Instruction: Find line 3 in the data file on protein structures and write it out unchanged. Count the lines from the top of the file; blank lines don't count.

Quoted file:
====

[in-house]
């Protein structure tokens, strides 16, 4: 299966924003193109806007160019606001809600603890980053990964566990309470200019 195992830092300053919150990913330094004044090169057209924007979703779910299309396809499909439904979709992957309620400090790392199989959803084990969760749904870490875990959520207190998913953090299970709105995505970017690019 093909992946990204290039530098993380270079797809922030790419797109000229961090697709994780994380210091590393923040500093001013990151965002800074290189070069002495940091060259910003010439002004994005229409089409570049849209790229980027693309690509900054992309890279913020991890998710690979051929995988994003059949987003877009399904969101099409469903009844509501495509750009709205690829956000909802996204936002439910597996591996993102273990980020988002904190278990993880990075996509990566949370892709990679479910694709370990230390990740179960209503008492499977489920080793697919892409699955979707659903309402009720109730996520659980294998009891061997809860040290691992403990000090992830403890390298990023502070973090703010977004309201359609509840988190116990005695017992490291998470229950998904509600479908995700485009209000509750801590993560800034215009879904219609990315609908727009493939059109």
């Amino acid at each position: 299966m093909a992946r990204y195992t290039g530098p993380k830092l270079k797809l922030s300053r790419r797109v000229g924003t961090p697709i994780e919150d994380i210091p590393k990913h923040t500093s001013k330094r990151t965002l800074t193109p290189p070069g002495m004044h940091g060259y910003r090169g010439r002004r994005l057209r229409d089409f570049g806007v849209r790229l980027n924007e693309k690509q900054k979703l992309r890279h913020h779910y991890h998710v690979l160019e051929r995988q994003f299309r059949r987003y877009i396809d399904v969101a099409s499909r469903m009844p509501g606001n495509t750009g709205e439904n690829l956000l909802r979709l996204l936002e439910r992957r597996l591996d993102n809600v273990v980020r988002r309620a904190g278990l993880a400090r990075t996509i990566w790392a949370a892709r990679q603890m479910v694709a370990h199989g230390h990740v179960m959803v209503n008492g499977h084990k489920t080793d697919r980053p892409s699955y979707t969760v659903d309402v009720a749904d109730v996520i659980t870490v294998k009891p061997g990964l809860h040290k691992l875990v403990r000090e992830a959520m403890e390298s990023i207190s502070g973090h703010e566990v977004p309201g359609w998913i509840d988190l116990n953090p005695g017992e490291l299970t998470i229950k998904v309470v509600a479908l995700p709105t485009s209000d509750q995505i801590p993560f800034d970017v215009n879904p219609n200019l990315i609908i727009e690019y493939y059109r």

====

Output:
């Amino acid at each position: 299966m093909a992946r990204y195992t290039g530098p993380k830092l270079k797809l922030s300053r790419r797109v000229g924003t961090p697709i994780e919150d994380i210091p590393k990913h923040t500093s001013k330094r990151t965002l800074t193109p290189p070069g002495m004044h940091g060259y910003r090169g010439r002004r994005l057209r229409d089409f570049g806007v849209r790229l980027n924007e693309k690509q900054k979703l992309r890279h913020h779910y991890h998710v690979l160019e051929r995988q994003f299309r059949r987003y877009i396809d399904v969101a099409s499909r469903m009844p509501g606001n495509t750009g709205e439904n690829l956000l909802r979709l996204l936002e439910r992957r597996l591996d993102n809600v273990v980020r988002r309620a904190g278990l993880a400090r990075t996509i990566w790392a949370a892709r990679q603890m479910v694709a370990h199989g230390h990740v179960m959803v209503n008492g499977h084990k489920t080793d697919r980053p892409s699955y979707t969760v659903d309402v009720a749904d109730v996520i659980t870490v294998k009891p061997g990964l809860h040290k691992l875990v403990r000090e992830a959520m403890e390298s990023i207190s502070g973090h703010e566990v977004p309201g359609w998913i509840d988190l116990n953090p005695g017992e490291l299970t998470i229950k998904v309470v509600a479908l995700p709105t485009s209000d509750q995505i801590p993560f800034d970017v215009n879904p219609n200019l990315i609908i727009e690019y493939y059109r």